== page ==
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The Comparison Of Inner Conflicts Of Nathanial Hawthorne’s Characters

1703 words - 7 pages

The Comparison of Inner Conflicts of Nathanial Hawthorne’s Characters
By: Francisco Avilez
ENC 1102

Nathaniel Hawthorne’s stories consist of individuals that suffer from inner conflicts that are caused by sin, pride, untested innocence, hidden guilt, perverse secrecy, cold intellectuality, and isolation. In his stories “The Minister’s Black Veil", “The Birth Mark” and “Rapaccini’s Daughter” all suffer from pride, perverse secrecy, and sin. In these tree stories, Hawthorn’s characters use science and mind control to manipulate their victims resulting from their obsession to be or act like God. Neither of his characters felt as if they have sinned or show any remorse for their victims or ...view middle of the document...

No one understood why he wore the black veil, which everyone considered horrifying. Many considered the reasoning behind the veil was a symbol of his own secret sin and was trying to hide his sins behind the black veil. Mr. Hooper was knowledgeable that his community found his veil very disturbing. All he had to do was lift the veil and show that it is still the same Mr. Hooper that everyone knew. Even when his bride to be asked him to show his face or she would not marry him, Mr. Hooper still refused and continued to wear the horrifying veil. In the minister’s last days he continued to wear the veil and wished to be buried with it and without anyone reveling his face to the world. So Mr. Hooper took his secret sin and pride to his grave, never giving any reason for his actions.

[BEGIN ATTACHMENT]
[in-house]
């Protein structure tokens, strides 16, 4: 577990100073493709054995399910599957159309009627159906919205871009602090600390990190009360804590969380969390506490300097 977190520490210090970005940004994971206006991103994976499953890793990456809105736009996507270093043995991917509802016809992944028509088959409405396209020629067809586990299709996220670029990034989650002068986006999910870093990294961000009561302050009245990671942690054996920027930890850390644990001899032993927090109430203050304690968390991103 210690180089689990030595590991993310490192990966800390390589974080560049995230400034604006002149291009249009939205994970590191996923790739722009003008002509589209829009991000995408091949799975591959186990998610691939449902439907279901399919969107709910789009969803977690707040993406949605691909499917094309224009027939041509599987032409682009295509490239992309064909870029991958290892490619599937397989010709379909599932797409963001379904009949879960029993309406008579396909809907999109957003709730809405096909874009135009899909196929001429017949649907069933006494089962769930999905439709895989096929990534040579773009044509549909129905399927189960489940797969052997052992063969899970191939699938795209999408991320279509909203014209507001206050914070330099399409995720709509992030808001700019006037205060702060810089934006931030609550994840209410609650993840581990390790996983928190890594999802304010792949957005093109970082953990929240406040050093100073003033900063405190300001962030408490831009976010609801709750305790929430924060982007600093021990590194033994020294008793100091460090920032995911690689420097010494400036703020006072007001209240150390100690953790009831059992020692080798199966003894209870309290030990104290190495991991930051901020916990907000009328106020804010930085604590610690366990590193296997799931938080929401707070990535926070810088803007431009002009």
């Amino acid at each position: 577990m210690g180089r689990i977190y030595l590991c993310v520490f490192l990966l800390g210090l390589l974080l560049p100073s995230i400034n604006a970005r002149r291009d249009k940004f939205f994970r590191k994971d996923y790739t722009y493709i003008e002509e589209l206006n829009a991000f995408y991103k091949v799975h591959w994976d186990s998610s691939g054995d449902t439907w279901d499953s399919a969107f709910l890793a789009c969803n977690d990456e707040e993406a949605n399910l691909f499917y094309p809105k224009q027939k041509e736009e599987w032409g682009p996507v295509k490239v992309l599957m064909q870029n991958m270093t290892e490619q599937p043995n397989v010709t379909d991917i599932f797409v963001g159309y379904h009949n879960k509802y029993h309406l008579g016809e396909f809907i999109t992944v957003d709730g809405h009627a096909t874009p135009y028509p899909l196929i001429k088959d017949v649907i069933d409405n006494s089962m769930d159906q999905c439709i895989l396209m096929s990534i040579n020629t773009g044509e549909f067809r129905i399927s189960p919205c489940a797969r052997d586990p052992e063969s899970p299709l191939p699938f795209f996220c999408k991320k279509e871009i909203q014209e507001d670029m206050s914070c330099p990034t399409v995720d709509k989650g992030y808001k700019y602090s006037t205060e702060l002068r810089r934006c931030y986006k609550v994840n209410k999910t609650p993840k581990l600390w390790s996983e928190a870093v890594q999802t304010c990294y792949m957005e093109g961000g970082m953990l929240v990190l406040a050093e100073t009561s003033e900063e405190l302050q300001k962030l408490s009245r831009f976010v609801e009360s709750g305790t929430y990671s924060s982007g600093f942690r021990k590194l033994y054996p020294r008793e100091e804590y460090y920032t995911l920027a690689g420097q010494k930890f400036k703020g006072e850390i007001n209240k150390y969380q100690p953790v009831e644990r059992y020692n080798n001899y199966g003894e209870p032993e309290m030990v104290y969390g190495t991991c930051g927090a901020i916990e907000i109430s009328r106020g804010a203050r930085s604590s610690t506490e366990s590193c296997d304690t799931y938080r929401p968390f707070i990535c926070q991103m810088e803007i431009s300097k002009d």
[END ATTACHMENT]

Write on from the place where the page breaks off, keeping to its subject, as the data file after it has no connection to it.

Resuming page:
In the story “The Birth Mark” by Nathanial Hawthorn, there is a scientist named Aylmer who is devoted to his studies of science, and is obsessed with correcting what he thinks are mistakes made by God (Hawthorn). He meets Georgiana, a young gorgeous girl, who Aylmer marries. Georgiana has a small red birthmark on her right cheek that its shape resembles that of a small hand, which Aylmer considers it an imperfection made by God (Hawthorn). Through Georgiana’s birthmark, Aylmer leads him-self to a world of sin, by obsessing to be a perfectionist. Aylmer than persuades his wife to think that her birthmark is an imperfection made by God and that he has the ability to remove it. Originally, Georgiana was against the whole idea about removing her birthmark because she believed that her husband married her because of love and is supposed to love her with all her flaws she may have. Aylmer continues to obsess over his wife’s birthmark and looks at her with discuss (Hawthorn). Georgiana’s love for her husband makes her reconsider, and decides to let her husband who she trust and admires, to remove the one thing that he considers as and imperfection. As a scientist, Aylmer is familiar with the consequences of the experiment, which he is about to perform on his beloved wife (Hawthorn). There has been one other scientist who has attempted the same experiment as Aylmer wants to perform on his supposed beloved wife and was unsuccessful, and resulted in death. Knowing the consequences, Aylmer still wants to continue with the experiment and waits to tell his wife of the possible side-effects of the procedure. All Aylmer wants is to perform the role of a creator. Here Aylmer suffers from the sin of trying to mimic the role of God and thinks that through science he can do the unthinkable. Aylmer even says “call me God if you wish (Hawthorn).” He then then gives Georgiana a potion he prepared for her which will correct her horrifying mark on her face and make her the perfect wife; shortly after, her life came to an end. Aylmer just stood over his wife’s corps and took notes. He did not show any remorse or gilt towards his actions. Aylmer’s obsession to be a perfectionist and desire to...

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